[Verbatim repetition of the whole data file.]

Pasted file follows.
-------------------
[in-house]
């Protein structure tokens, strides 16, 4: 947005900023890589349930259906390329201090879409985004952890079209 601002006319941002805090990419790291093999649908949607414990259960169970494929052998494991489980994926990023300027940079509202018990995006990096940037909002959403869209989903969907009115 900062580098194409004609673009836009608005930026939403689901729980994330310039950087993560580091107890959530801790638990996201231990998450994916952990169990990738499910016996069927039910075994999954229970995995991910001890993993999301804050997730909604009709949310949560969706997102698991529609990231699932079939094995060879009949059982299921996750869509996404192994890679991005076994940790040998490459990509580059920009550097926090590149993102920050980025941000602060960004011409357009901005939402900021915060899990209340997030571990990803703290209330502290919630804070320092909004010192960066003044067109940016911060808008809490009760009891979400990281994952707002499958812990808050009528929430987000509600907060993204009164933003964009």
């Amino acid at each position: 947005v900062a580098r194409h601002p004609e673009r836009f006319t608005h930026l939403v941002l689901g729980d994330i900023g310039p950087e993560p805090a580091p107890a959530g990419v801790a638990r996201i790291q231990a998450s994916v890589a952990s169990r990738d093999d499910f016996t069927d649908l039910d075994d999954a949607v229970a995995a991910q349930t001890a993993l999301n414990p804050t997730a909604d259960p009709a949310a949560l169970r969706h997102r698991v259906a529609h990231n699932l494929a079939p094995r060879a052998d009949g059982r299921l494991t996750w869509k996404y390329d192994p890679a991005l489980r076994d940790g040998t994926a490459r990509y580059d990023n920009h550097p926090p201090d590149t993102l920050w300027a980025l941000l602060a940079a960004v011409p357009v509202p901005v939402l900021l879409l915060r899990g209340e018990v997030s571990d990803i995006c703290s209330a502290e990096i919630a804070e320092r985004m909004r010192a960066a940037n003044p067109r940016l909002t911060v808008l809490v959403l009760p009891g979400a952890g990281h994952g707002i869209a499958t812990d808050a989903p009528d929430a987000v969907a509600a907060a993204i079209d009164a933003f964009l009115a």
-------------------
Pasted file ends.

[in-house]
């Protein structure tokens, strides 16, 4: 947005900023890589349930259906390329201090879409985004952890079209 601002006319941002805090990419790291093999649908949607414990259960169970494929052998494991489980994926990023300027940079509202018990995006990096940037909002959403869209989903969907009115 900062580098194409004609673009836009608005930026939403689901729980994330310039950087993560580091107890959530801790638990996201231990998450994916952990169990990738499910016996069927039910075994999954229970995995991910001890993993999301804050997730909604009709949310949560969706997102698991529609990231699932079939094995060879009949059982299921996750869509996404192994890679991005076994940790040998490459990509580059920009550097926090590149993102920050980025941000602060960004011409357009901005939402900021915060899990209340997030571990990803703290209330502290919630804070320092909004010192960066003044067109940016911060808008809490009760009891979400990281994952707002499958812990808050009528929430987000509600907060993204009164933003964009």
């Amino acid at each position: 947005v900062a580098r194409h601002p004609e673009r836009f006319t608005h930026l939403v941002l689901g729980d994330i900023g310039p950087e993560p805090a580091p107890a959530g990419v801790a638990r996201i790291q231990a998450s994916v890589a952990s169990r990738d093999d499910f016996t069927d649908l039910d075994d999954a949607v229970a995995a991910q349930t001890a993993l999301n414990p804050t997730a909604d259960p009709a949310a949560l169970r969706h997102r698991v259906a529609h990231n699932l494929a079939p094995r060879a052998d009949g059982r299921l494991t996750w869509k996404y390329d192994p890679a991005l489980r076994d940790g040998t994926a490459r990509y580059d990023n920009h550097p926090p201090d590149t993102l920050w300027a980025l941000l602060a940079a960004v011409p357009v509202p901005v939402l900021l879409l915060r899990g209340e018990v997030s571990d990803i995006c703290s209330a502290e990096i919630a804070e320092r985004m909004r010192a960066a940037n003044p067109r940016l909002t911060v808008l809490v959403l009760p009891g979400a952890g990281h994952g707002i869209a499958t812990d808050a989903p009528d929430a987000v969907a509600a907060a993204i079209d009164a933003f964009l009115a």